The Hip: Preservation, Replacement and Revision

Preoperative Planning for HTO


- Radiographs:

- Anatomy:
    - varus or valgus angulation of arthritic knee usually results from 3 components:
         - geometric alignment of femur & tibia;
         - narrowing or loss of bone & cartilage in one compartment;
         - widening of other compartment's joint space because of slack ligamentous and soft-tissue structures;
               - detected by measuring difference between involved knee and the opposite, uninvolved knee;
               - each millimeter of excessive joint space separation causes an apparent 1 deg of angular deformity on weightbearing x-ray;
               - if widening is not taken into consideration, an excessive lateral tibial wedge may be removed, and therefore malalignment may be 
                      overcorrected;

- Planning the Osteotomy:
    - management of fibula:
    - closing-wedge osteotomy:
         - most commonly performed HTO procedure;
         - may be contra-indicated when the affected leg is shorter than the unaffected leg;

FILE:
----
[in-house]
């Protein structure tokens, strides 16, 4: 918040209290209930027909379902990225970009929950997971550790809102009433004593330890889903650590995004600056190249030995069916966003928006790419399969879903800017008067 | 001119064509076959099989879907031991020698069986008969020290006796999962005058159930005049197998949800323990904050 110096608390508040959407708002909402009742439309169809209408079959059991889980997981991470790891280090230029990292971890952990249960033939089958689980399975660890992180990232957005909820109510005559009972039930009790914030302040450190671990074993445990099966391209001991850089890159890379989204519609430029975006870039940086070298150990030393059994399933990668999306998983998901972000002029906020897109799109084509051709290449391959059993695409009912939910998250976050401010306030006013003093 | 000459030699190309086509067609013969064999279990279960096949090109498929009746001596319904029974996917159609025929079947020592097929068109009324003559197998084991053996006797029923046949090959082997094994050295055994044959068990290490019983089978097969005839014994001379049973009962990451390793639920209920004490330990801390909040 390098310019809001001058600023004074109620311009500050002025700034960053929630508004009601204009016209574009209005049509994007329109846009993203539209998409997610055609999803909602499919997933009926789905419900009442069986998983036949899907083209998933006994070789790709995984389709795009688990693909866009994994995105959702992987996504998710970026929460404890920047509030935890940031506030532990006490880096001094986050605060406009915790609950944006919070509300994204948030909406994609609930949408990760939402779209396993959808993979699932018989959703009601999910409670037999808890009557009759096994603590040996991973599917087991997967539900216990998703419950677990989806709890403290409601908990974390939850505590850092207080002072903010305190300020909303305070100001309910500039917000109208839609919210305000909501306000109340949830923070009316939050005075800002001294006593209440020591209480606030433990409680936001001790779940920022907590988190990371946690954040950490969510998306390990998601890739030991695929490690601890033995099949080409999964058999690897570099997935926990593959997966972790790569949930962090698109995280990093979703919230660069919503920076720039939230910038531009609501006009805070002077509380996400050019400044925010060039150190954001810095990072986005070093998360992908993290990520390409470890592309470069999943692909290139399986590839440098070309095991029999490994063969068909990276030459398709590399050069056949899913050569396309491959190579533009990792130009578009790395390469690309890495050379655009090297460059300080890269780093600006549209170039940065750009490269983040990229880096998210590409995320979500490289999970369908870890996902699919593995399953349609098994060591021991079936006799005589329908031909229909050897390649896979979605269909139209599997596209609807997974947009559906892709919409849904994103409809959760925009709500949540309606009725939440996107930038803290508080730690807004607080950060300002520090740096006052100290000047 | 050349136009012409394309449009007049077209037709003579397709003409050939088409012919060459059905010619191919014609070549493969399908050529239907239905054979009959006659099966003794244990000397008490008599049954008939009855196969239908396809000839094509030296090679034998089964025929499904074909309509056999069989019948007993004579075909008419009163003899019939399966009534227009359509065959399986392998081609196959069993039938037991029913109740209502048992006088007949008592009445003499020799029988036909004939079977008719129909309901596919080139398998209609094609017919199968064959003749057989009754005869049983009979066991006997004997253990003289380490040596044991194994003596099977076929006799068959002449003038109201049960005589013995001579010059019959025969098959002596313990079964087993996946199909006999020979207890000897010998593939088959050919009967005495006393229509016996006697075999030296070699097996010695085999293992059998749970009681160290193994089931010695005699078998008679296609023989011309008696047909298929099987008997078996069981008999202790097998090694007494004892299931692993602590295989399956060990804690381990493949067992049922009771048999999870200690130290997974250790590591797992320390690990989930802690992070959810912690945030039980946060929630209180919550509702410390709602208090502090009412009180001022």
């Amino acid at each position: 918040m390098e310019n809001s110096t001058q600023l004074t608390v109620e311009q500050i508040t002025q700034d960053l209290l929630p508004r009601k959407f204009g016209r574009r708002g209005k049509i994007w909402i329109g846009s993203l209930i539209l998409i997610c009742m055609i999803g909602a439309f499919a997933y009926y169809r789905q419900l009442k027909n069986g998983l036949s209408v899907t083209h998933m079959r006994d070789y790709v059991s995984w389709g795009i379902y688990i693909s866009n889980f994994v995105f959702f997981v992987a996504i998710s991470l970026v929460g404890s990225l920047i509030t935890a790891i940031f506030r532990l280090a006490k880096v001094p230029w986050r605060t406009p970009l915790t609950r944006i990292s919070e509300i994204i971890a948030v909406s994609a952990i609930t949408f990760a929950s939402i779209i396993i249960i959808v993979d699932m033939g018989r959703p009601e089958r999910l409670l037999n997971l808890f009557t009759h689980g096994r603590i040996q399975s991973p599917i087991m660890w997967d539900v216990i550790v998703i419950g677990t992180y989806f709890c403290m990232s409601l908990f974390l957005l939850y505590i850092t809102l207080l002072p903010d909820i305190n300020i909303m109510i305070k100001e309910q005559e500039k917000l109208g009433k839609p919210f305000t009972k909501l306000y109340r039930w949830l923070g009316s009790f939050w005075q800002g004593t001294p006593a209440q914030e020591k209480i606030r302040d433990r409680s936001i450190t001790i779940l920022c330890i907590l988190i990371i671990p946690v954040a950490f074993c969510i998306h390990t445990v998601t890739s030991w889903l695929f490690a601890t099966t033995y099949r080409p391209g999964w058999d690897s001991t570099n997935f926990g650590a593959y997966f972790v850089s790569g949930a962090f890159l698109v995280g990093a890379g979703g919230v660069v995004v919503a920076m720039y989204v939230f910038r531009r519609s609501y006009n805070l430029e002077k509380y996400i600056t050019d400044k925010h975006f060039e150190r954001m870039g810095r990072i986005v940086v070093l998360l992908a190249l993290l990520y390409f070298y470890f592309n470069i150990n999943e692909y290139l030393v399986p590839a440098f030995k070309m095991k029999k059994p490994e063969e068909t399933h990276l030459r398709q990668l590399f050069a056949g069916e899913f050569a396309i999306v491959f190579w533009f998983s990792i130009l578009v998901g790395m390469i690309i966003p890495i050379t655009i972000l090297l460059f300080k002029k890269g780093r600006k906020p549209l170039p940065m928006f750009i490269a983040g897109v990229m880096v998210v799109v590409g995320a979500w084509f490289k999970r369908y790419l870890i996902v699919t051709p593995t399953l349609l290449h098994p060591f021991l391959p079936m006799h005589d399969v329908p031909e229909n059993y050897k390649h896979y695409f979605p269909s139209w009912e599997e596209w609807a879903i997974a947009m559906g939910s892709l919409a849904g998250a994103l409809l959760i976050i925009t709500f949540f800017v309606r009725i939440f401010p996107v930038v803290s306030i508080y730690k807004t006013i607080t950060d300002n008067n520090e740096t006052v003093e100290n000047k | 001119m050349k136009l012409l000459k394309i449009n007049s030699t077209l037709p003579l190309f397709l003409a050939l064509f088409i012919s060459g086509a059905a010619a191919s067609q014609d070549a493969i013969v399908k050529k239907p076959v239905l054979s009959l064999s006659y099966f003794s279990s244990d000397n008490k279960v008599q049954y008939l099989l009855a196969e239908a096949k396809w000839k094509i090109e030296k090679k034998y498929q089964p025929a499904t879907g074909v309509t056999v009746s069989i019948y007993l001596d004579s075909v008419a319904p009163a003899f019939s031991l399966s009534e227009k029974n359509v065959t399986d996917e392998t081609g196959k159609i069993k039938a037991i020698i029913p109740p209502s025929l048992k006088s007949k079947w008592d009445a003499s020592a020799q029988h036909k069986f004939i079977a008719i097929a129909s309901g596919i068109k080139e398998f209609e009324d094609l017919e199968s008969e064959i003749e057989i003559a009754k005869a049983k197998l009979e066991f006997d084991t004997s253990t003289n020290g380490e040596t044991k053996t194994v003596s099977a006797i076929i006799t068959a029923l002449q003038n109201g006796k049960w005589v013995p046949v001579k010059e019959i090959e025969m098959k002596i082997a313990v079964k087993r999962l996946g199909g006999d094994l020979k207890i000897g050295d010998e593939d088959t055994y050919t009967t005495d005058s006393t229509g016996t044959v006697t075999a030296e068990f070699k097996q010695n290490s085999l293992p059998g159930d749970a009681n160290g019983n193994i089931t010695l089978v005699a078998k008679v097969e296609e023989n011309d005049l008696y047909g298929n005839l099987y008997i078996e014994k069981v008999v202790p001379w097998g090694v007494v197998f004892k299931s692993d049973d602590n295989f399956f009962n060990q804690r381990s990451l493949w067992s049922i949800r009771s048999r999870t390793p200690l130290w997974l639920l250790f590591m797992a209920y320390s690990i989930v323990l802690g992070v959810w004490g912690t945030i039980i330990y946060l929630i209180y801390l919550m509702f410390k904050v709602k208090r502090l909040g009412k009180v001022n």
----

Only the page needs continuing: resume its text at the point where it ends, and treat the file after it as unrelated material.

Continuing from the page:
- opening wedge osteotomy:
         - requires bone grafting, w/ delay in mobilizing knee & possibility of collapse of graft & loss of correction;
         - indicated when the affected side is shorter than the non affected side;
    - osteotomy site:
         - osteotomy distal to tibial tubercle is more slow to heal than osteotomy above the tubercle;
         - osteotomy proximal to tibial tubercle;
               - quadriceps can exert compressive effect at osteotomy site;
               - cancellous bone allows faster healing;
               - osteotomy is generally performed 2 cm distal to joint line;
                     - more proximal resection causes proximal frag to be too thin & at risk for intraoperative fracture or avascular necrosis;
                     - osteotomy that is too distal disrupts extensor mech at tibial tubercle;
    - size of the wedge:
         - see: radiographs for HTO:
         - measured by transposing measurements from the radiograph to the tibia and by accurately measuring the base of the wedge.
         - as a rule of thumb, removing 1 mm of tibial wedge will provide 1 deg of correction;
                - this is precisely true for a tibia which is 56 mm wide
         - references:
                - Serial Assessment of Weight-Bearing Lower Extremity Alignment Radiographs After Open-Wedge High Tibial Osteotomy
                - Standing radiographs cannot determine the correction in high tibial osteotomy.





Preoperative planning for high tibial osteotomy. The effect of lateral tibiofemoral separation and tibiofemoral length.

Standing radiographs cannot determine the correction in high tibial osteotomy.

High Tibial Valgus Osteotomy: Closing, Opening or Combined? Patellar Height as a Determining Factor










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Original Text by Clifford R. Wheeless, III, MD.

Last updated by Clifford R. Wheeless, III, MD on Sunday, April 26, 2015 11:41 am